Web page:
New Delhi: The Employees Provident Fund Organisation (EPFO), the state-run retirement funds manager, has written to the finance ministry seeking permission to invest more in government securities, including so-called state development loans—bonds issued by state governments in a process overseen by the Reserve Bank of India (RBI).

The move has been prompted by its dissatisfaction with the quality and quantity of corporate bonds and other corporate credit instruments on offer.

EPFO wants the centre to allow it to invest in governments securities, including SDLs, “up to 100%" of its incremental corpus". Currently, EPFO is allowed to invest a minimum of 45% and a maximum of 50% in such instruments. And it is allowed to invest a minimum of 35% and a maximum of 45% in corporate bonds and other instruments issued by the private sector as well as state-owned firms. The current fiscal has seen a serious mismatch between demand and supply of corporate bonds and other credit instruments. As a result, EPFO, in the first five months of the year, has been able to invest only 7,600 crore in these, which is way below what it should have been, according to a document reviewed by Mint.

EPFO estimates that in this fiscal, it will have an incremental corpus of at least 1.15 trillion. That means EPFO needs to invest up to 45,000 crore in corporate bonds and other credit instruments in order to attain the investment pattern notified by the labour ministry on the advice of the finance ministry.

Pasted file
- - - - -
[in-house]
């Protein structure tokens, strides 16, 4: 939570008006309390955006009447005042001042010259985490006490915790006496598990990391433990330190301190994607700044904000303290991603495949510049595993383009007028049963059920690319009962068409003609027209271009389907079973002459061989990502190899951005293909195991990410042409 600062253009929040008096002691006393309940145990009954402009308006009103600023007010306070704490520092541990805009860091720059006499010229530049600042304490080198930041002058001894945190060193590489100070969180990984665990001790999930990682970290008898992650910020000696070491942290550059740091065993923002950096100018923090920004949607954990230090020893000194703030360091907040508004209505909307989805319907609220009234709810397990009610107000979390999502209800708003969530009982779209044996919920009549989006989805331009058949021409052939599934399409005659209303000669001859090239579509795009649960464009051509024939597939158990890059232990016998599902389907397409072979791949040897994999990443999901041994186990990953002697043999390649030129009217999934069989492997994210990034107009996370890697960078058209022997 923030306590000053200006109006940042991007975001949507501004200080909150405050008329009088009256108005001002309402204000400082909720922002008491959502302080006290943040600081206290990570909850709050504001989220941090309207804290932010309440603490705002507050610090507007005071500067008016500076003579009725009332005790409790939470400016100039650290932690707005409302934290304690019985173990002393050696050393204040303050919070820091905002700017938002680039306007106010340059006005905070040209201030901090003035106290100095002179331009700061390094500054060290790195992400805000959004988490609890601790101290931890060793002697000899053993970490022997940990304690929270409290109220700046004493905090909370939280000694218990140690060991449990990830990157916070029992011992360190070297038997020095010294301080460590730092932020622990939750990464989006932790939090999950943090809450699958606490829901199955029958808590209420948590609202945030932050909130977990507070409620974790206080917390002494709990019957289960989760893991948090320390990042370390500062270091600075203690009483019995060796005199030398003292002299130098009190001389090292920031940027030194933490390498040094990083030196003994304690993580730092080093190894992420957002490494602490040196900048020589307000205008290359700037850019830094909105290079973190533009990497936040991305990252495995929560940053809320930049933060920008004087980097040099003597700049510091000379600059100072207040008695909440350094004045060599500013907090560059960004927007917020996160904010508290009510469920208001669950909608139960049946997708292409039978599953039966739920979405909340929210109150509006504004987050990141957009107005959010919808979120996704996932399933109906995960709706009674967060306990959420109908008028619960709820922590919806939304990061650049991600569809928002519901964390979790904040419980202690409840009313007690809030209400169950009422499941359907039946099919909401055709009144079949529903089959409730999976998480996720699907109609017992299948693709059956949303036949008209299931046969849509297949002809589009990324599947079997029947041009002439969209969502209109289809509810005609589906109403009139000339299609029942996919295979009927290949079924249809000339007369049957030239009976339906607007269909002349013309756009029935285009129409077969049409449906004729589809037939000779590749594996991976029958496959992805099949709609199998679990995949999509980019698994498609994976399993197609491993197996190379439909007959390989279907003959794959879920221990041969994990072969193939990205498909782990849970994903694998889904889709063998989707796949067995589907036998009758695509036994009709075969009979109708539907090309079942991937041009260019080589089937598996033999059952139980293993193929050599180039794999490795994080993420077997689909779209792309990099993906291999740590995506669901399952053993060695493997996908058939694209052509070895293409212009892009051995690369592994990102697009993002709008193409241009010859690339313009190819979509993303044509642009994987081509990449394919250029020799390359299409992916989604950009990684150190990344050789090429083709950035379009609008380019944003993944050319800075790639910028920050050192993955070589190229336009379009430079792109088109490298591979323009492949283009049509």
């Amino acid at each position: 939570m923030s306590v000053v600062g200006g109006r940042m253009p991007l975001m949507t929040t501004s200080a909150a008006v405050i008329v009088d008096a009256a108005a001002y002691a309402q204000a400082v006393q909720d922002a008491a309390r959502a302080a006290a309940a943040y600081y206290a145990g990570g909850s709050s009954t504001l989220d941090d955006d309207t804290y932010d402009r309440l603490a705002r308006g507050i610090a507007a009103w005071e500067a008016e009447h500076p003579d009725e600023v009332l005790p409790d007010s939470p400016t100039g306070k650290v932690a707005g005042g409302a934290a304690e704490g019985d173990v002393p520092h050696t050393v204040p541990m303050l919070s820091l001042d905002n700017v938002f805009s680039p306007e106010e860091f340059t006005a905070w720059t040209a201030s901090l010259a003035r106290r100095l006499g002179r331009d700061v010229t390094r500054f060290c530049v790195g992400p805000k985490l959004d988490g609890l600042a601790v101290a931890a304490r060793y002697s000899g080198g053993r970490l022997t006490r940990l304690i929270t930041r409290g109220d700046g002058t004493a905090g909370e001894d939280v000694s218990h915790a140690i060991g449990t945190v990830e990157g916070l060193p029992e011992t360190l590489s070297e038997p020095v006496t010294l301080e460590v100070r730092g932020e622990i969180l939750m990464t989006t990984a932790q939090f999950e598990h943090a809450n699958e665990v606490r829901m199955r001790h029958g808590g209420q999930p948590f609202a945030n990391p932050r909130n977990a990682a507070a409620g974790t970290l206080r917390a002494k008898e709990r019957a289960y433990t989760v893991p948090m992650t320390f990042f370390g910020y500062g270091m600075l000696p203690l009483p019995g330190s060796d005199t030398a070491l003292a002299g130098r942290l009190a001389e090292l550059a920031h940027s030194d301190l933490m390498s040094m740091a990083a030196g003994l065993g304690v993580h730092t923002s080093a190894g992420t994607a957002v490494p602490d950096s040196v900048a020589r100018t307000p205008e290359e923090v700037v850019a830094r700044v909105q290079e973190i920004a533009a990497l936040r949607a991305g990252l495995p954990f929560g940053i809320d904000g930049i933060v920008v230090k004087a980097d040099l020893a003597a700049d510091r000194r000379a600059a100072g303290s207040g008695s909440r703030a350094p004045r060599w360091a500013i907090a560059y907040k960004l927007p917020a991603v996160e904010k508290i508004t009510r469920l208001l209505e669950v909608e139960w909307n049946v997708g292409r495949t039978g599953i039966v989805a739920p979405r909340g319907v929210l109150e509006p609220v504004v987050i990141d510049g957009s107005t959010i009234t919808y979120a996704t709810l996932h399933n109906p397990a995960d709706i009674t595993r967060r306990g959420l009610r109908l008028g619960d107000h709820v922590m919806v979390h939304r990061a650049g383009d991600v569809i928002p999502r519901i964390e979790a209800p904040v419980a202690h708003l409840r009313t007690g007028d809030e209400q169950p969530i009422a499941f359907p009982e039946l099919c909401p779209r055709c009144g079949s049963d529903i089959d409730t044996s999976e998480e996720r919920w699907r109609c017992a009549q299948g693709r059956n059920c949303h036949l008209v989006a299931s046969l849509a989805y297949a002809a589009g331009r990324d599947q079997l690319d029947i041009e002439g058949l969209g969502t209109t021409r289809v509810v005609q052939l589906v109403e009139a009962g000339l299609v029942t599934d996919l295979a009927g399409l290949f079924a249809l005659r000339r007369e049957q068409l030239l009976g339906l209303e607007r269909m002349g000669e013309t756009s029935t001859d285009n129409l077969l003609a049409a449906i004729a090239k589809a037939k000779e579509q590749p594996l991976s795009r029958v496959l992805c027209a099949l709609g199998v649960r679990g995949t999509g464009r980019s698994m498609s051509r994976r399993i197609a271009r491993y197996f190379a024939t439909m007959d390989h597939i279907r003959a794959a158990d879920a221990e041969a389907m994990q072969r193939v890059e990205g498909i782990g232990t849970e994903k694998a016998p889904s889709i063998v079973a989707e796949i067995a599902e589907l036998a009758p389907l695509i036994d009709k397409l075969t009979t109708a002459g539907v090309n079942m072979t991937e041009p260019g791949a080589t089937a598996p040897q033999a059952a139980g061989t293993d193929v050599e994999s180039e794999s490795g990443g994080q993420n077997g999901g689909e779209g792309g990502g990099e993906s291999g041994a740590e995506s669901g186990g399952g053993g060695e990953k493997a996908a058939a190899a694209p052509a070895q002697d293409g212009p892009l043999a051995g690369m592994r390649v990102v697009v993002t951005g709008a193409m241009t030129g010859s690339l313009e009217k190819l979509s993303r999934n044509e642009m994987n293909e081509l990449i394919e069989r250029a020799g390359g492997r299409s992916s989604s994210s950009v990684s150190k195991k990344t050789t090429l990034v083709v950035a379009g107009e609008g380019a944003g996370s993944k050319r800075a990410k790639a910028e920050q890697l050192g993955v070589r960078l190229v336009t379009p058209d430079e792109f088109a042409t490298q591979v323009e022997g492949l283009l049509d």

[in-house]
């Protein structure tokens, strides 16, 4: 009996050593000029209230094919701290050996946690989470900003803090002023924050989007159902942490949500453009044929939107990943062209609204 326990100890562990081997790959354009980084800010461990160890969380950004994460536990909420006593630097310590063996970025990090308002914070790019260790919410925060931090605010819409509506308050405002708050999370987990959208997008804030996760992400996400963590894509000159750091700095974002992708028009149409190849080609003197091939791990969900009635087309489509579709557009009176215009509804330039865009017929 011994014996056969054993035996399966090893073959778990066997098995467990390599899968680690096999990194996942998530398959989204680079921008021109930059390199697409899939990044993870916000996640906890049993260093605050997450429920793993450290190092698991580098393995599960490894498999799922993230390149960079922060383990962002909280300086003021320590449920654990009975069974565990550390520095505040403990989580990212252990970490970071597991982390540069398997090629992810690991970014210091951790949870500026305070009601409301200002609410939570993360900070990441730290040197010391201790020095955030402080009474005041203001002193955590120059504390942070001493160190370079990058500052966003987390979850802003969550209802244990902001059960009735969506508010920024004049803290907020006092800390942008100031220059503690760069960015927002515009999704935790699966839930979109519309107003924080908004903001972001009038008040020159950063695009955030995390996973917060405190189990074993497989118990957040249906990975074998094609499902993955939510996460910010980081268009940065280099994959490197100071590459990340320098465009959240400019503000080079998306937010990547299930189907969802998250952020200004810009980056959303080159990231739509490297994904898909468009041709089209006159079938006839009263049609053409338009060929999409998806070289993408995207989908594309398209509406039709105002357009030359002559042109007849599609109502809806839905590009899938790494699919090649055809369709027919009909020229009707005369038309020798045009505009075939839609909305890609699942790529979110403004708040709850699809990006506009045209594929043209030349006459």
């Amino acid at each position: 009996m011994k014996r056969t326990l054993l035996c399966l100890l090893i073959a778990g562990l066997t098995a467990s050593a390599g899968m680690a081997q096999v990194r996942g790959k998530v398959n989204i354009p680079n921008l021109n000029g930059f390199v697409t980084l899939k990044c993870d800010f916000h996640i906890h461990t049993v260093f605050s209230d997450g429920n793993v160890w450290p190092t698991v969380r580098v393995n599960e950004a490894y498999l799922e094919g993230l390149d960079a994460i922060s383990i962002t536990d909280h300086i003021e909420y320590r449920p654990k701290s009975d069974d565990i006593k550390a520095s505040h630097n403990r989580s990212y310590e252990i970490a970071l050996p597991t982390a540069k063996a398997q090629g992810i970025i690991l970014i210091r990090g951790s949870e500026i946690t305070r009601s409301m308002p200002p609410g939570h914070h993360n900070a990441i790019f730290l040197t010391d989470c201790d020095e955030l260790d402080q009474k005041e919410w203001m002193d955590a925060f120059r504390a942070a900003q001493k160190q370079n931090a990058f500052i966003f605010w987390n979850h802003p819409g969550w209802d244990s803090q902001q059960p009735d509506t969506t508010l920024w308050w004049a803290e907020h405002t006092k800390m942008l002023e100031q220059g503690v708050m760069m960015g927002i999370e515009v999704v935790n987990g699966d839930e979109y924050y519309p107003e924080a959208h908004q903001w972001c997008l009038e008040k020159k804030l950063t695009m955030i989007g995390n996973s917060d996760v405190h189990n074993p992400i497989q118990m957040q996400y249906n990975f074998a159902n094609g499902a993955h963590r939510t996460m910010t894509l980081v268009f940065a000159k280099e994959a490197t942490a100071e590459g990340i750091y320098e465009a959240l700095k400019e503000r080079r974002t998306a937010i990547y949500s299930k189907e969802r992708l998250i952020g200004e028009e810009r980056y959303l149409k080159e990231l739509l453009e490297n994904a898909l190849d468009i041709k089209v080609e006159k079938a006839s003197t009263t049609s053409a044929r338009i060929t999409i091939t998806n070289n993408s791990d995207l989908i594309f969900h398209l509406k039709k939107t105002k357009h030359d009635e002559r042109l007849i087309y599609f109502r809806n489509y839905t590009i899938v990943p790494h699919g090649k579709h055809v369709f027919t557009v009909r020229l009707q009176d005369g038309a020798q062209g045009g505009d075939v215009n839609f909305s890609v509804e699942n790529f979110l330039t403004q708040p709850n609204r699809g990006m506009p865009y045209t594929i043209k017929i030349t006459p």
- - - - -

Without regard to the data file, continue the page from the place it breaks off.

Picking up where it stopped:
“The attainment of the above percentage of investment appears to be very difficult; rather, the same may not be possible without compromising with the rate of return on the investments made by EPFO," the government document said.

Central provident fund commissioner K.K. Jalan said EPFO is seeking a relaxed investment pattern under which it has the flexibility to invest up to 100% in government securities and SDLs. “Instruments such as SDL are now giving a better rate of interest than corporate bonds, and these are safe investment instruments, too. So, we need permission for a flexible investment pattern, looking at the interest rate and without compromising the safety factor," Jalan added. Currently, SDLs offer an interest rate between 8% and 8.24%.

In the document, EPFO argues it is “against common sense" to invest in corporate bonds and credit instruments when investments in SDLs are safer and more remunerative.

Jalan said a request to this effect has been made to the department of financial services and that EPFO believes it is likely to get a go-ahead. He, however, said there are no plans to stop investing 5% of the incremental corpus in equity in the current fiscal. EPFO also wants to invest in bonds and term deposits of “AA+" rated private scheduled private commercial banks. It currently invests only in such instruments from “AAA-rated" institutions.

Jalan said better returns will help EPFO offer more interest to its over 40 million subscribers. EPFO has a total corpus of over 6 trillion. Another 2 trillion is managed directly by some employers under the broad guidelines put down by EPFO.

Gautam Bhardwaj, director, Invest India Economic Foundation, a private think tank in the space of pension fund investments, said as most non-government PF funds follow a similar kind of investment pattern, EPFO and the finance ministry will have to weigh whether they can relax the investment pattern only for EPFO. “The government has to take a call whether the labour ministry-run EPFO can get preferential treatment—though they are the biggest such funds catering to a huge pool of workers," he added.

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